Story at a glance
- Brigham Young University published a letter confirming the continued ban on LGBTQ+ relationships on campus.
- This comes after what activists thought was an inclusive decision to remove “same-sex romantic behavior” from its abstinence list.
Brigham Young University (BYU) administrators underscored that “same-sex romantic behavior” is not permitted on campus after changes to the Honor Code led to some confusion.
The Mormon university is owned by the Church of Jesus Christ of Latter-Day Saints (LDS). It is traditionally one of the more conservative branches of Christianity but has reportedly been working to modernize its teachings.
In a letter addressed to those affiliated with the faith’s Church Educational System, Commissioner Elder Paul V. Johnson confirmed that same-sex romantic behavior is still banned within the school’s code of conduct, citing that, under the Mormon belief, it can’t lead to eternal marriage, a key tenant in the LDS faith.
“A foundational doctrine of the restored gospel of Jesus Christ is that ‘marriage between a man and a woman is ordained of God and that the family is central to the Creator’s plan for the eternal destiny of His children,’” Johnson said.
This decision comes after the school revised the aforementioned code of conduct to remove homosexuality from its abstinence list, according to previous reports. Many LGBTQ+ activists and church members saw this as a victory for their civil rights.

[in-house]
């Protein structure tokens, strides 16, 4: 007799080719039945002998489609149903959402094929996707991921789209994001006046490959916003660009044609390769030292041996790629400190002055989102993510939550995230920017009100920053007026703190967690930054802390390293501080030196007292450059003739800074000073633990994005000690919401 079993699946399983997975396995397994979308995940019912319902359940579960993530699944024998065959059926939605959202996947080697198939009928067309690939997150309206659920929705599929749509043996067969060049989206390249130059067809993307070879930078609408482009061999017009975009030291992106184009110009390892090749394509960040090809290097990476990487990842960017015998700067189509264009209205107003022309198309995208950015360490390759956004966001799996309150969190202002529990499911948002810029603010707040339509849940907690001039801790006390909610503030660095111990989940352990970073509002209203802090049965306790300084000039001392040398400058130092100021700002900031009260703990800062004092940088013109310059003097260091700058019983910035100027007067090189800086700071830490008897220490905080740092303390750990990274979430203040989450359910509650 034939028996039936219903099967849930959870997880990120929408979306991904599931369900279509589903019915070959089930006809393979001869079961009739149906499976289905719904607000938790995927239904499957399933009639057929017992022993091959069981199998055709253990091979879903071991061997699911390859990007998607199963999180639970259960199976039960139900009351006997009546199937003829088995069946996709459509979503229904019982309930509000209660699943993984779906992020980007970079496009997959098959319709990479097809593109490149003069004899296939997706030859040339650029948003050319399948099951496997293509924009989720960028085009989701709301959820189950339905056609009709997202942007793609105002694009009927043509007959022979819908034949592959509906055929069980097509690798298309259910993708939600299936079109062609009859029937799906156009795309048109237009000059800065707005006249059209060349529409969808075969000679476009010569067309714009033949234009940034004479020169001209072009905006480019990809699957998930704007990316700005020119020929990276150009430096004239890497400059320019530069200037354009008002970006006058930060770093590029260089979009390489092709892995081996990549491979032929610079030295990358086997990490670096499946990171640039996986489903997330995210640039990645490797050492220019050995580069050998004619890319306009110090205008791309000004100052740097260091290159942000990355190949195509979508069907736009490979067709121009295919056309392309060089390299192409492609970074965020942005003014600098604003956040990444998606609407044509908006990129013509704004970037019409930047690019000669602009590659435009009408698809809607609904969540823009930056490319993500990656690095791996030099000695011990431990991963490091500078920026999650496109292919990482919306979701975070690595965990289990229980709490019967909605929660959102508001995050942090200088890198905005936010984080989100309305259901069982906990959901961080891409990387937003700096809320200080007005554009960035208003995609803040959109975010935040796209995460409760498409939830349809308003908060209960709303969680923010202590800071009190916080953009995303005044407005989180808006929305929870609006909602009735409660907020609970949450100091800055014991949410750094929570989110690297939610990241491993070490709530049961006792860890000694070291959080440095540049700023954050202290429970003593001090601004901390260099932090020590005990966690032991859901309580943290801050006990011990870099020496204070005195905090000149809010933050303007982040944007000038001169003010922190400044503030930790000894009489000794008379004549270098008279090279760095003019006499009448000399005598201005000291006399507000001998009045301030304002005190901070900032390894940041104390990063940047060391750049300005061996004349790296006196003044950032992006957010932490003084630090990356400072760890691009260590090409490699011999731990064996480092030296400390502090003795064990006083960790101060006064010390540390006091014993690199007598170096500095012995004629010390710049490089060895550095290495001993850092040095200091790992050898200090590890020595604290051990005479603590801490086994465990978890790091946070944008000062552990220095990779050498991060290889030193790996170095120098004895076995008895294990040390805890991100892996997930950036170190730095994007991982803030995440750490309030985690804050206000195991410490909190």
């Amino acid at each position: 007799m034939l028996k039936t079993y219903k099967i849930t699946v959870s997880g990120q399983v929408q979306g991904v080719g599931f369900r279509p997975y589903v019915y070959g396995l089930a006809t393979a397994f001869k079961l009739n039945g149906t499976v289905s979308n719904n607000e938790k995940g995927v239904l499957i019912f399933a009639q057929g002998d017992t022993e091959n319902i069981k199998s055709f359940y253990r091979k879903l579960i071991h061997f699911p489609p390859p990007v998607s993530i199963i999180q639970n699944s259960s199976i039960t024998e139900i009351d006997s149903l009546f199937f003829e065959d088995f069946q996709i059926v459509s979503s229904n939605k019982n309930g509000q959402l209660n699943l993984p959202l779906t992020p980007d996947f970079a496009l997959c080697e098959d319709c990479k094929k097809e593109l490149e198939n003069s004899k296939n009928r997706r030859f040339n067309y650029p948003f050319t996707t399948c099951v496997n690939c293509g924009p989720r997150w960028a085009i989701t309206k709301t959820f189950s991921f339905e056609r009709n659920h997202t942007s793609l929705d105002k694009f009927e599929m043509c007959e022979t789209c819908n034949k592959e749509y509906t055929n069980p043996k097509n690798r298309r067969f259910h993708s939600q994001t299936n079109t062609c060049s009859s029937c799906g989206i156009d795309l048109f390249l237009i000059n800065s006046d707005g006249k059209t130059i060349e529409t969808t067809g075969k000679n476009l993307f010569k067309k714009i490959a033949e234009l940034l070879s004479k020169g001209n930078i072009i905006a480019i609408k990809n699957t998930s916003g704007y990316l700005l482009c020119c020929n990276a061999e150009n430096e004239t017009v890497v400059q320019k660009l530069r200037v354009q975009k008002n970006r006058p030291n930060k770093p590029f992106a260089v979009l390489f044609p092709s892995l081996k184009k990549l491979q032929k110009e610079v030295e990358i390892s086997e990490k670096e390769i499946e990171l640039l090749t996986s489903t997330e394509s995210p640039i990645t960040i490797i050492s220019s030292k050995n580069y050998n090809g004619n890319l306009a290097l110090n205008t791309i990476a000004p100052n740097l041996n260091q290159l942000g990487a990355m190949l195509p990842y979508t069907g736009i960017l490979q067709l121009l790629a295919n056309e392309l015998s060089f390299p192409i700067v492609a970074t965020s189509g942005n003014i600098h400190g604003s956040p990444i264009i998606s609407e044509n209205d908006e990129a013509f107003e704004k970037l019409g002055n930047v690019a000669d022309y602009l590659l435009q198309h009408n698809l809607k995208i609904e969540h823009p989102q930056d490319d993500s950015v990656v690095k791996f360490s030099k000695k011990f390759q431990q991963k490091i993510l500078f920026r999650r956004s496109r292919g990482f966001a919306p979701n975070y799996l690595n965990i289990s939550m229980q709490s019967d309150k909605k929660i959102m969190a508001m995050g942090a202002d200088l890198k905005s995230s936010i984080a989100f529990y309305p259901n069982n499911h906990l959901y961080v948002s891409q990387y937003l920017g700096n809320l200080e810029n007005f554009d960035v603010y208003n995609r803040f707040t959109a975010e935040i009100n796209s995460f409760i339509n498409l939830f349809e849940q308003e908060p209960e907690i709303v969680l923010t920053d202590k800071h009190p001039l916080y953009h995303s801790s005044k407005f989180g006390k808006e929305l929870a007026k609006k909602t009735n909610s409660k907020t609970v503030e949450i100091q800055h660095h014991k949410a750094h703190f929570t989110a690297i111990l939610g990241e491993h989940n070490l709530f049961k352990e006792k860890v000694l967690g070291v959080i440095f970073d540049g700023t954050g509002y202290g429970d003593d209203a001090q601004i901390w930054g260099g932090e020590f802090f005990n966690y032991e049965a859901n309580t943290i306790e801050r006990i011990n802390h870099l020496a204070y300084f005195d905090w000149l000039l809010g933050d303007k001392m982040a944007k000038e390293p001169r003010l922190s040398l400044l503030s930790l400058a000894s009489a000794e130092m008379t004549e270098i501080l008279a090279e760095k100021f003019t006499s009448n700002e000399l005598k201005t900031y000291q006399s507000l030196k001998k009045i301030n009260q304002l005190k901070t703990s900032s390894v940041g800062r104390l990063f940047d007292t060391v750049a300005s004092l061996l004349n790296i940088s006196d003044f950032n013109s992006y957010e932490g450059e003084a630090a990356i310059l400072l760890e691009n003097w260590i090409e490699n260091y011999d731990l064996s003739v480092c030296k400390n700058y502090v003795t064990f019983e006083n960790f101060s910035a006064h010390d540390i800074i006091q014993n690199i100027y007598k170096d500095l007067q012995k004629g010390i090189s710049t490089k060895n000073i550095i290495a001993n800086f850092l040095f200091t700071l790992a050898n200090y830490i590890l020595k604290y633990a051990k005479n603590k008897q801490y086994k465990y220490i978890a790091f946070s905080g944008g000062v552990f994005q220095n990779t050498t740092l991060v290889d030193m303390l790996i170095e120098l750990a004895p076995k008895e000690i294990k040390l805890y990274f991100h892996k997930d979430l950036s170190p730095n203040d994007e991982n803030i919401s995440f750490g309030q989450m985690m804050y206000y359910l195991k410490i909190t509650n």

The faith’s abstinence list also includes substances like caffeine, such as coffee, certain teas, as well as alcohol. It further bans tattoos and piercings to promote modesty among its worshippers.
These changes, while historic, only reportedly removed the enforcement of the rule, with AP noting that BYU would deal with LGTBQ+ relationships “on a case-by-case basis.”
The Feb. 19 revision to the code of conduct brought on many questions, which the Director of the Honor Code at BYU Kevin Utt responded to by publishing a Q&A on the school’s website. It implies that public displays of affection between gay or lesbian couples on campus are still not permitted.
Utt clarifies, however, that the honor code tenant to “Encourage others in their community to comply with the Honor Code” does not give students permission to degrade a fellow student based on their sexual preference, nor is it “synonymous” with reporting their behavior.
Per the Q&A, the church and school highlight that “any same-sex romantic behavior is a violation of the principles of the Honor Code.”
I publicly came out two weeks as queer thinking that BYU was slowly becoming a safe space, but BYU has proven once again that safety for it students of any minority is not a priority. When will they learn to empathize instead ordinary hurt? How can they claim to be Christlike?— comrade k8 frosty (@Kate_Foster14) March 4, 2020
Reactions among members of both the LGBTQ+ community and the LDS Church have largely reflected feeling hurt and further marginalized.
Speaking to AP, Nathan Cazmersen, a student at BYU, said that he opposes the changes as antithetical to behavior the church intends to promote.
“I feel like it empowers homophobic rhetoric on campus,” Cazmersen told reporters.